The vast Glasgow Central Station seemed even bigger when there was hardly anyone and anything about.
You could see the length of the concourse and its platforms on Tuesday thanks to a rare view uninterrupted by the usual flow of people and arriving and departing trains, both in constant motion.
The first day of the biggest rail strike for three decades also made Central look even emptier than at the start of the first Covid lockdown.
Two years ago, there may have been hardly any passengers, but this time even most of the trains were absent.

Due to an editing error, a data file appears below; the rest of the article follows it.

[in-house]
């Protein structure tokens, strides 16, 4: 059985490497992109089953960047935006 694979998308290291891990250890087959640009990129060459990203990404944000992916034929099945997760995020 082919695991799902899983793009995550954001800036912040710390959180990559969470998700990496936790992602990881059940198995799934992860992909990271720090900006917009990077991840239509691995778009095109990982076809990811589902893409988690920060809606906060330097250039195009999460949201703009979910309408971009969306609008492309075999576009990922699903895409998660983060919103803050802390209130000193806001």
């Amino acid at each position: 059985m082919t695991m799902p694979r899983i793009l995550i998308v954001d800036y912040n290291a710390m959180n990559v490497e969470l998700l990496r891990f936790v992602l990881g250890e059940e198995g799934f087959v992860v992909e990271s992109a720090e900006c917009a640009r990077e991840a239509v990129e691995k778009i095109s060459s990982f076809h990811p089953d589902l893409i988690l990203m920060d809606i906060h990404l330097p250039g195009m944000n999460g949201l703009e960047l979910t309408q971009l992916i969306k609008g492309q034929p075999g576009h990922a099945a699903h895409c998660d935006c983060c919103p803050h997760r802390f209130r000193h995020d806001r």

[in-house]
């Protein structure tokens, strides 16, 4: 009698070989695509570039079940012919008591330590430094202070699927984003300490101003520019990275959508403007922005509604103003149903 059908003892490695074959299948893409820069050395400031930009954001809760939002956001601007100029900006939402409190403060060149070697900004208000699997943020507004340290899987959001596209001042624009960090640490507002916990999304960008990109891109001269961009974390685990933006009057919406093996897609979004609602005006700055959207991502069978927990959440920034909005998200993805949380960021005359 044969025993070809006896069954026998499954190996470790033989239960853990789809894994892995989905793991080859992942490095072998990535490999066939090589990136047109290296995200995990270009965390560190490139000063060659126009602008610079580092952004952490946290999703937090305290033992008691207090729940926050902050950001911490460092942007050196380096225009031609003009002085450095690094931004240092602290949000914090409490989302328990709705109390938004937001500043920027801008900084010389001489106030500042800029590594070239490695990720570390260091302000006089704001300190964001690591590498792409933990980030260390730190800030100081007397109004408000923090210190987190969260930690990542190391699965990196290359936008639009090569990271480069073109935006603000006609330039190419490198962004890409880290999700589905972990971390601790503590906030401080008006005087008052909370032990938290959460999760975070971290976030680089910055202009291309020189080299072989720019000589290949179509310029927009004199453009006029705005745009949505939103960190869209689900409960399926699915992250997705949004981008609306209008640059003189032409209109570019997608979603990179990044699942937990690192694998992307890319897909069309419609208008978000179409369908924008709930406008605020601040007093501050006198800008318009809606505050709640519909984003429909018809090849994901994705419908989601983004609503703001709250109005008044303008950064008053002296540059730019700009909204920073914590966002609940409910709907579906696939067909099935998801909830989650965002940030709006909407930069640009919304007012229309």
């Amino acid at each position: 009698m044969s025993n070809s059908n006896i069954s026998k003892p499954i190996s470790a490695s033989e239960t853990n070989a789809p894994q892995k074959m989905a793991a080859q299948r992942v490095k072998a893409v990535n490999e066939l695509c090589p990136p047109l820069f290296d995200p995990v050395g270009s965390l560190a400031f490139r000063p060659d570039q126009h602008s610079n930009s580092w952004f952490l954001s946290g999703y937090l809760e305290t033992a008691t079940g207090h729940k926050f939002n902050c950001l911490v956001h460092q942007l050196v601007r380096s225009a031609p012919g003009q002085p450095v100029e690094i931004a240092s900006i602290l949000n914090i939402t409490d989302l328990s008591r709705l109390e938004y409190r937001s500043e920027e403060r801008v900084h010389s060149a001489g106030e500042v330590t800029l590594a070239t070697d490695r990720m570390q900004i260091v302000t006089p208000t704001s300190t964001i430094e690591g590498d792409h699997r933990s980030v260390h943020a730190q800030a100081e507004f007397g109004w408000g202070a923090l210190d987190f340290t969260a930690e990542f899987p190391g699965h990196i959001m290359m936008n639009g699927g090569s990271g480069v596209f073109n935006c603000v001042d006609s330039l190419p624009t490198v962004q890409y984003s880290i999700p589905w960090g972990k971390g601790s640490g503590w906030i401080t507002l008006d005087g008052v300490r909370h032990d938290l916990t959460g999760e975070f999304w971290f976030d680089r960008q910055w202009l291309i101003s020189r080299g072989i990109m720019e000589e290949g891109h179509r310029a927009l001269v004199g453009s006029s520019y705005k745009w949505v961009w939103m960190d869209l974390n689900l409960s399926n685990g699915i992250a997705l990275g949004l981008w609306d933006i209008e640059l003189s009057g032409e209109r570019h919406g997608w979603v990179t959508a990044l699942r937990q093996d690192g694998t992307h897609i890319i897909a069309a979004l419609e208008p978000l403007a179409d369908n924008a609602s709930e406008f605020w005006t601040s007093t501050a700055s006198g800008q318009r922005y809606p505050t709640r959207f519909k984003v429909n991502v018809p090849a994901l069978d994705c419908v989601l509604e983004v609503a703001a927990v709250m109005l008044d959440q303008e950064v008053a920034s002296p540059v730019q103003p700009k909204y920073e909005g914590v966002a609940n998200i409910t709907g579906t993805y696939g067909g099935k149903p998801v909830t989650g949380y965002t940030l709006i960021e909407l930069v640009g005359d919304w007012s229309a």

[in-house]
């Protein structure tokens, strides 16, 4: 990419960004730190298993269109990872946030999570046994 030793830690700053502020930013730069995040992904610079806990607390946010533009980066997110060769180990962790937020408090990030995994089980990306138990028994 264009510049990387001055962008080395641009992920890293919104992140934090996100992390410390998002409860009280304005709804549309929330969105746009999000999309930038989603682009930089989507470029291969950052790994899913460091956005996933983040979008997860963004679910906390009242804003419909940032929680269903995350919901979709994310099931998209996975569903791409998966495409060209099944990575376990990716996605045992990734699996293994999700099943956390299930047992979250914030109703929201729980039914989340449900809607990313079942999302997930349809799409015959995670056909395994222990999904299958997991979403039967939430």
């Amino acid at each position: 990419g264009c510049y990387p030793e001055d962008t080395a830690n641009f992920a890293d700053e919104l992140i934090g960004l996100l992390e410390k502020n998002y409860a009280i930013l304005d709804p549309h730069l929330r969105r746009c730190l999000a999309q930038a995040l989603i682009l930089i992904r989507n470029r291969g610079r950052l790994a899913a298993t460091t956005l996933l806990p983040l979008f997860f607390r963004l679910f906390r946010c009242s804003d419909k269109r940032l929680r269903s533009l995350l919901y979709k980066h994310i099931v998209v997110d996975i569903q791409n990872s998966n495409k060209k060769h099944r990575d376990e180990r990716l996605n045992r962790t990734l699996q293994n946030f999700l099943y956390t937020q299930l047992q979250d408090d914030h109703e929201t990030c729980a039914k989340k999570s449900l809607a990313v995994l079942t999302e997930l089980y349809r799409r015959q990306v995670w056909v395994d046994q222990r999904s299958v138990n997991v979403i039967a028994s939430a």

The giant destination indicator board still looked busy – if you wanted to go to Edinburgh, Lanark or Larkhall, because those were pretty much the only choices.
But far from crowds flocking to the few ScotRail services still running, there was barely a trickle, with most looking decidedly empty.
As for the hopeful and determined, they were the ones on the concourse seats, patiently waiting with their wheelie cases and other bags around them for one of the few London trains to turn up.
Virtually all the station’s shops, cafes and bars were open, but nearly all were deserted other than staff chatting and taking the opportunity to rearrange the shelf displays.
A bar man in The Beer House was left to polish the glass on a drinks fridge.
There wasn’t even a queue for Krispy Kreme.